For New Readers

An intro to some of the topics I've been writing about. (My favorites in italics.)

Startups and Technology

  • Anthropology of Mid-Sized Startups. To fully appreciate what goes on inside a growing startup, it pays to remember that an engineer is also a primate. [Guest post at ribbonfarm.]
  • Startups are Frontier Communities. Founding and growing a company is fundamentally an act of exploration and colonization.
  • Professional Growth. Think of yourself as a marshmallow of skills being pulled by a vacuum of expectations.
  • Code Smells, Ethical Smells. Faced with the challenge of acting in an intractable world, engineers and social creatures have devised similar tools for coping with complexity.
  • Entropy and Rebootable Processes. No system has 100% uptime, and the only way to approach immortality is to periodically restart from scratch.


  • Minds, Bodies, and Rituals. Imagine your limbs as joysticks. Move them in a particular pattern (up, up, down, down, left, right, left, right, B, A) and you can unlock entirely new states of consciousness.
  • Modern Rituals of Solidarity. One of the most awe-inducing rituals on the planet, the hajj, stirs millions if not billions of people into a psychological whorl of synchrony, coordination, and sacrifice, creating a strong sense of unity and shared purpose.
  • Sports are Rituals of Solidarity. Sports are an orgy of synchronized moods and behaviors -- near-perfect rituals for producing harmony and solidarity in a throng of fans.
  • Status as Space. We understand social status in terms of personal space. The higher your social status, the more personal space you tend to control.


  • Religion is Not About Beliefs. Don’t worry about the beliefs. Ignore them. Better yet, put them in little clinical boxes with labels that say SPECIMEN, and tuck them away in your favorite filing system. Then you can start to make progress on the really interesting questions.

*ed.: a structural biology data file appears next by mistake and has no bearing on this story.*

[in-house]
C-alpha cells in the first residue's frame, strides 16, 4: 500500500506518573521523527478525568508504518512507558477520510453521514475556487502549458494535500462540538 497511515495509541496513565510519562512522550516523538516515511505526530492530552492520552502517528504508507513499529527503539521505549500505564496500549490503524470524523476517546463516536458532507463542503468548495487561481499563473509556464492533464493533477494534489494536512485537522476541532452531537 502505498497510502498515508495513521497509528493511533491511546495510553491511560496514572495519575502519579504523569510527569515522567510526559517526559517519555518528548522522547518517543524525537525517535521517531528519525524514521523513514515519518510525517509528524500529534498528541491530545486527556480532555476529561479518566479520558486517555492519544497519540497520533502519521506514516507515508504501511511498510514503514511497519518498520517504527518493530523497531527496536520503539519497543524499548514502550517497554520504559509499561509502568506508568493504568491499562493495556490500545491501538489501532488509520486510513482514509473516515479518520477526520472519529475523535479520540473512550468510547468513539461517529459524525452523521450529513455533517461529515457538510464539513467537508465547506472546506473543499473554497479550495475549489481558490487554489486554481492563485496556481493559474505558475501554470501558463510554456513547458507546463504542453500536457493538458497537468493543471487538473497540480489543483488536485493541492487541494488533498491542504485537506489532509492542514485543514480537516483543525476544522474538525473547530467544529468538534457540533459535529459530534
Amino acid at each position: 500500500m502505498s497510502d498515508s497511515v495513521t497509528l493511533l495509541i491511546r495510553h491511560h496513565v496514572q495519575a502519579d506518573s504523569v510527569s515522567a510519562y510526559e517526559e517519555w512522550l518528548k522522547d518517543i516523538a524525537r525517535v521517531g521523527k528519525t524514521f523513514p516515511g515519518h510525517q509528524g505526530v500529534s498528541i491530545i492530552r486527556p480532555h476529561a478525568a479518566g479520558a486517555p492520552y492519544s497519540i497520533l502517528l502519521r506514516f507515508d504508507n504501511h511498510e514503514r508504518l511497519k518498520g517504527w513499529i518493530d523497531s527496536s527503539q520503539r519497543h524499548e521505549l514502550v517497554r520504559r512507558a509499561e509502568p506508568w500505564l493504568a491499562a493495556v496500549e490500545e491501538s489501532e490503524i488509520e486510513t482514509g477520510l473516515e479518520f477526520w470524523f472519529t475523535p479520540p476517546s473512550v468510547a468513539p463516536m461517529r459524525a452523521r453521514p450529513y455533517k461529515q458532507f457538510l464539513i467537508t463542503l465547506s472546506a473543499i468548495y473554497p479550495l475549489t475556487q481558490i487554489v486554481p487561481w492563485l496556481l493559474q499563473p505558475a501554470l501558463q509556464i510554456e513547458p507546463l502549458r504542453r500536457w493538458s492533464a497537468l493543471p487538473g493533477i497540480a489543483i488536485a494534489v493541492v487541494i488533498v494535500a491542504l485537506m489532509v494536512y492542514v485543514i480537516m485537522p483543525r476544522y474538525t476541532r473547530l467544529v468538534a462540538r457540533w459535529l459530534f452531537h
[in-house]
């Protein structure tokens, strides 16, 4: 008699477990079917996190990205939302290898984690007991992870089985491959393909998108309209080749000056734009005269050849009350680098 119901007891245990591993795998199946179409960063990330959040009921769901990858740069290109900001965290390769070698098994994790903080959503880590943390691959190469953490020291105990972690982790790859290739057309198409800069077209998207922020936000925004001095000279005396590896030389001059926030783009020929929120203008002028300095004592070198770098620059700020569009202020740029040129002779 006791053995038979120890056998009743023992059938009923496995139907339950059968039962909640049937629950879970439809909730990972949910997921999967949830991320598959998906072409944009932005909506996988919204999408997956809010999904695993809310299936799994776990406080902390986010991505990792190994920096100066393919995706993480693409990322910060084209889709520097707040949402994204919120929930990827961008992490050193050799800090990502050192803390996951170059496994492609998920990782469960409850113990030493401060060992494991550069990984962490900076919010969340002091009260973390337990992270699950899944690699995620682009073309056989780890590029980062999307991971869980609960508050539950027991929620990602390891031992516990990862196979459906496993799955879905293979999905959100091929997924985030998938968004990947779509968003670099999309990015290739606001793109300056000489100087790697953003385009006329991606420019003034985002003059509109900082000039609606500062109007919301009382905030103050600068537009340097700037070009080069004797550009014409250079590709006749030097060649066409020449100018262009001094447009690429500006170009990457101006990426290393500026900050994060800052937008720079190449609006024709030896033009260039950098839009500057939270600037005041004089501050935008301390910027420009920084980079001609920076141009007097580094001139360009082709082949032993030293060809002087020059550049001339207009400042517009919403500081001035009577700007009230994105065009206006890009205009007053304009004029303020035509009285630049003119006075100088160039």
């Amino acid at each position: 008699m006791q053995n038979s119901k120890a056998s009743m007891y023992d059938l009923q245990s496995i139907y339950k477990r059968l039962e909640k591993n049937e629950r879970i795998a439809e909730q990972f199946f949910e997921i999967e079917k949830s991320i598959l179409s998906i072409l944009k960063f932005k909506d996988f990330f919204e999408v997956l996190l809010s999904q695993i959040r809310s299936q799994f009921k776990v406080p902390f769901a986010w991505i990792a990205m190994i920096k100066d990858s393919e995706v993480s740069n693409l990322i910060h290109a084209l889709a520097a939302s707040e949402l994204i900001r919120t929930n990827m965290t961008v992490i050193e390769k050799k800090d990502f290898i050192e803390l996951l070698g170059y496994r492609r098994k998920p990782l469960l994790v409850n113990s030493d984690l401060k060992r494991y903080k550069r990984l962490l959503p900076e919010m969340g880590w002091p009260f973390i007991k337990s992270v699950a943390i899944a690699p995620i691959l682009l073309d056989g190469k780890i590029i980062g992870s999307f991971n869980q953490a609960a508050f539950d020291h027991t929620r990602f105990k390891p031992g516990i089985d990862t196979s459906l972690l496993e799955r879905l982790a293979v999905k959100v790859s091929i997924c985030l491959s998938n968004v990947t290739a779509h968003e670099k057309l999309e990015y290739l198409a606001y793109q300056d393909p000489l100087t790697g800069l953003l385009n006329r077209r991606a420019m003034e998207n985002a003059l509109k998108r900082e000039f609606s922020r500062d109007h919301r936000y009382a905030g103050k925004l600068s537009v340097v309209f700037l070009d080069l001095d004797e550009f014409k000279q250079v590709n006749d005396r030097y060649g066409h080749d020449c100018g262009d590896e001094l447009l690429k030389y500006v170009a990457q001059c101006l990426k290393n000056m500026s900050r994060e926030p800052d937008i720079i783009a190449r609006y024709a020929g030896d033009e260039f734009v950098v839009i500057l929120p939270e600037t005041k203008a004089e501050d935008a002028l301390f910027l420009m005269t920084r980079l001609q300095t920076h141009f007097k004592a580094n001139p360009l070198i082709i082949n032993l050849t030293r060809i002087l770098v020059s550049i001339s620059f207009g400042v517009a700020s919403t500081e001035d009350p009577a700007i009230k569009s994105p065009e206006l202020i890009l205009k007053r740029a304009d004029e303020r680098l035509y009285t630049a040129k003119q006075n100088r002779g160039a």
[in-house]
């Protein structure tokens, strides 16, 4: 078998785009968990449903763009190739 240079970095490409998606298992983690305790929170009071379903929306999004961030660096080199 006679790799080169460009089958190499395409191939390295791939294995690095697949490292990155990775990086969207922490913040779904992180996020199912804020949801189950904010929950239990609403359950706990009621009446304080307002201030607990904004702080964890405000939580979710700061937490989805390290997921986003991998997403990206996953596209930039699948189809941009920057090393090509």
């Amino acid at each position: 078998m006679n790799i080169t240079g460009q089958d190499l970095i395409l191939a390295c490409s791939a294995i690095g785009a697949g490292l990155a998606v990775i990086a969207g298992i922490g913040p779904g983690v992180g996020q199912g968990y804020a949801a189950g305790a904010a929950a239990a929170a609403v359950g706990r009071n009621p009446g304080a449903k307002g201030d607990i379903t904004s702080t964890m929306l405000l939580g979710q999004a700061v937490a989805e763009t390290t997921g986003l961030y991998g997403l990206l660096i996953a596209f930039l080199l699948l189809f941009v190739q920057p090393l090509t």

• Playing God for Fun and Profit. Imagine yourself the god of a large, early-historic tribe. Your task is to design a religion, and you have only one goal: Gain as many loyal followers as you can over the next millennium.
  • Religion, Politics, and Self-Suppression. Religion and political leadership are so intertwined across eras and cultures because they are about the same thing: performing the miracle of converting unrelated individuals into a group.
  • Religious Beliefs are Shibboleths. The craziness of religious beliefs isn’t a bug; it’s a feature. The beliefs are necessarily crazy, not just incidentally crazy -- because only crazy beliefs can be used to distinguish members of the community.


  • Ecological Thinking. Niches exert a constant pull on behavior; they are semi-stable attractors. If there’s a niche for a particular type of behavior, and if the space is crowded enough (competition), the niche will be filled.
  • Ecological Thinking, Applied. Besides the biosphere, what other systems are ecosystems? Lots, it turns out.
  • Settling. The process of moving into a niche and devoting more resources to its exploitation.

Morality, Ethics, and Stories

  • Eager vs. Skittish Utilitarianism. Like a horse startling at the slightest whiff of danger, we should recoil when utilitarian conclusions offend our moral noses.
  • Stories and Theories. Stories give us access to a wider range of the experience than we could ever hope to reach by ourselves, directly.
  • Stories, Take Two. Stories told with a heavy hand offend me. If you have an axe to grind, don’t whet it against my soft empathic brain. Have the courage to engage my skeptical analytic brain.


conceptual metaphor links an abstract target domain (the one we want to understand) to a more concrete, familiar source domain. It’s an exceptionally powerful tool for producing insight. Some swear by the 2x2; I swear by conceptual metaphors.

Here are some metaphors I've written about:


Last updated June 9, 2014.